Returning to the second case I looked at—that is, Lynch v Donnelly—allow me to remind you that in that case that which was secular and that which was religious was comingled. In Lynch the religious became the secular by means of “tradition.” Since what was initially religious had been around so long, it was no longer really religious; it was, in fact, perfectly secular. “Christmas is not really a religious holiday; it is mostly a secular holiday with ancient, religious roots. But most of us don’t focus on the religious element, so it’s basically secular,” went the argument.

But not so in Smith. Here a couple of men, who were unquestionably religious, were not allowed to exercise their religious beliefs. Like Christians partaking of the Lord’s Supper—sipping on a toxin known as alcohol[19]—the men involved in the Smith case could not exercise their beliefs. Why? Because the state thought their use of peyote, even in what was deemed a purely religious ritual, to be illegal. The line between religious and secular was assumed throughout the Smith case; there was no question that the two men were participating in a religious act. However, the relationship the State had with their so-called “religious activities” was vastly different than its cozy relationship with the mostly Christian activities we saw in Frazee and Lynch. In these cases, whatever was found to be religious was either explained away as the mostly secular (Lynch) or deemed impossible to verify (Frazee)—in both cases the Court allowed the religious to exercise their religious beliefs, no matter how fake (Frazee) or how assimilated into the secular culture (Lynch). What we saw in Smith, however, was what appeared to be a rather concrete, underlying assumption that the Court understood what it meant for something to be “religious.” But even here the “religious” was never defined. And so, despite the dogmatic rhetoric, the Court has yet to define what it means for something to be a religious act or a religion.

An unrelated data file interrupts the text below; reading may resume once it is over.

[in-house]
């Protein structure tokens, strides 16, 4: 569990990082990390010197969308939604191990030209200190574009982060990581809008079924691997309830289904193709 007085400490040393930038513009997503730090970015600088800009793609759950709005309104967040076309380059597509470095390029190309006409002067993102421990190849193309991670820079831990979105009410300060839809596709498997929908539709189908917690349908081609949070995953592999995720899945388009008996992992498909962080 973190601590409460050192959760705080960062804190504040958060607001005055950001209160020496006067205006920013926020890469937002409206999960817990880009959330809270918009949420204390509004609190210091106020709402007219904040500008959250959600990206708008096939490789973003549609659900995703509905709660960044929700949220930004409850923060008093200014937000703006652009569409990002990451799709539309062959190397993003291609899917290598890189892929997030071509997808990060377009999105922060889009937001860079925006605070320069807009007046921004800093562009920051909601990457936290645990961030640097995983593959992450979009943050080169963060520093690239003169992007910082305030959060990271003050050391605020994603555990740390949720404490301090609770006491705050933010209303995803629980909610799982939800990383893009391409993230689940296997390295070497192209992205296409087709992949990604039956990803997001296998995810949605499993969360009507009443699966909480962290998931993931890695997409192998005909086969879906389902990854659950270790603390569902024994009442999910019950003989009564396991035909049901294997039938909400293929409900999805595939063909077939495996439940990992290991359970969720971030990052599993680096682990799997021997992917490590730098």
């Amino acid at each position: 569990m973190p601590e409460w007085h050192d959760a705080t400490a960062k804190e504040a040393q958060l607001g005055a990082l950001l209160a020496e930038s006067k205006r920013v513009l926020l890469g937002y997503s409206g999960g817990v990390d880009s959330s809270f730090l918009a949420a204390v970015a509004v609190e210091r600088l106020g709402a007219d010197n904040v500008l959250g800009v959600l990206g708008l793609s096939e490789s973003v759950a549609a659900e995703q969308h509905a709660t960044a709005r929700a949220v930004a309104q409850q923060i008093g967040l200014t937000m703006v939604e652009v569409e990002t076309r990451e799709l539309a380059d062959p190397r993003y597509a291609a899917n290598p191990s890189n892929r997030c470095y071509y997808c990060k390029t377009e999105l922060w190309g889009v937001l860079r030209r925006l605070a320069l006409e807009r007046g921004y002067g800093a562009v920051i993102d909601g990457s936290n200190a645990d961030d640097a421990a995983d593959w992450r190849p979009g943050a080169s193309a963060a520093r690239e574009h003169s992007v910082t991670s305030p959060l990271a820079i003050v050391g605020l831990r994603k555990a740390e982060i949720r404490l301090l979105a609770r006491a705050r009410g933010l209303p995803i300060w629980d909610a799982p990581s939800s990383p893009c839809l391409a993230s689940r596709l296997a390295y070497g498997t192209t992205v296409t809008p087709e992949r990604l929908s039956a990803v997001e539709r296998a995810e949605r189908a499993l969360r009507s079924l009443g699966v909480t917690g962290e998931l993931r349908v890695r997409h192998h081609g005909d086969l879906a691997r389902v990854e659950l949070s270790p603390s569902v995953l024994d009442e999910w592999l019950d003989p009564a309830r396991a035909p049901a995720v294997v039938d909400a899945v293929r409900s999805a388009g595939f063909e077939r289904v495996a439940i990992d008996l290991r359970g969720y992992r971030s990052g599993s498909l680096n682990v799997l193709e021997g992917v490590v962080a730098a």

In 1912, James H. Leuba published a seminal paper that included an oft-cited appendix listing more than fifty definitions of religion.[20] Today, more than ever, the religious is ubiquitous—we see it in law, in politics, in science classrooms, in our libraries, in our churches, etc. As then, so now, we don’t really know what religious really means—if anything at all. There are a multitude of definitions available to us. Some, like the Founding Fathers, may see religion as that which involves some deity/Creator. Others, like Buddhists, may argue that no such deity is required by religion. Still others may argue that no such thing as God exists. Some may think a church or synagogue plays an essential part in what it means for something to be deemed religious; others, like Frazee, argue that religious acts do not have to involve such structures. Some may argue that religion has so infiltrated our society, it is no longer possible to clearly separate the two (e.g., Lynch). Some may argue that religion is relatively straightforward, involving the use of chemical substances; practices that the State could, in theory, forbid (e.g., Smith). In all of these various cases, involving a plurality of definitions, the distinction between religious and nonreligious, sectarian and secular, remain forever indistinct to our eyes as we gaze into that abysmal sea of religious discourse “through a glass, darkly” (1 Cor. 13:12). So long as the Supreme Court continues to deal with this most notoriously difficult of issues—that is, the ambiguous phenomenon we call religion—so long will we be haunted by paradoxical court cases and unclear decision-making processes.


Written by Moses Y. Mikheyev

Dedicated to John Witte, Jr.




[1] It is entirely possible to argue that my use of the term “religion” in itself is already misleading; instead, it may be argued, that what I should have written should have been the plural “religions.” However, I use the term colloquially: it encompasses all and every “religion,” whether the various religions have anything in common or not. (Even here one detects a thorough-going ambiguity: what, in fact, do all religions have in common? Or do we just group various phenomena that appear to be ceremonial as being “religious”? What, then, is “religion”?)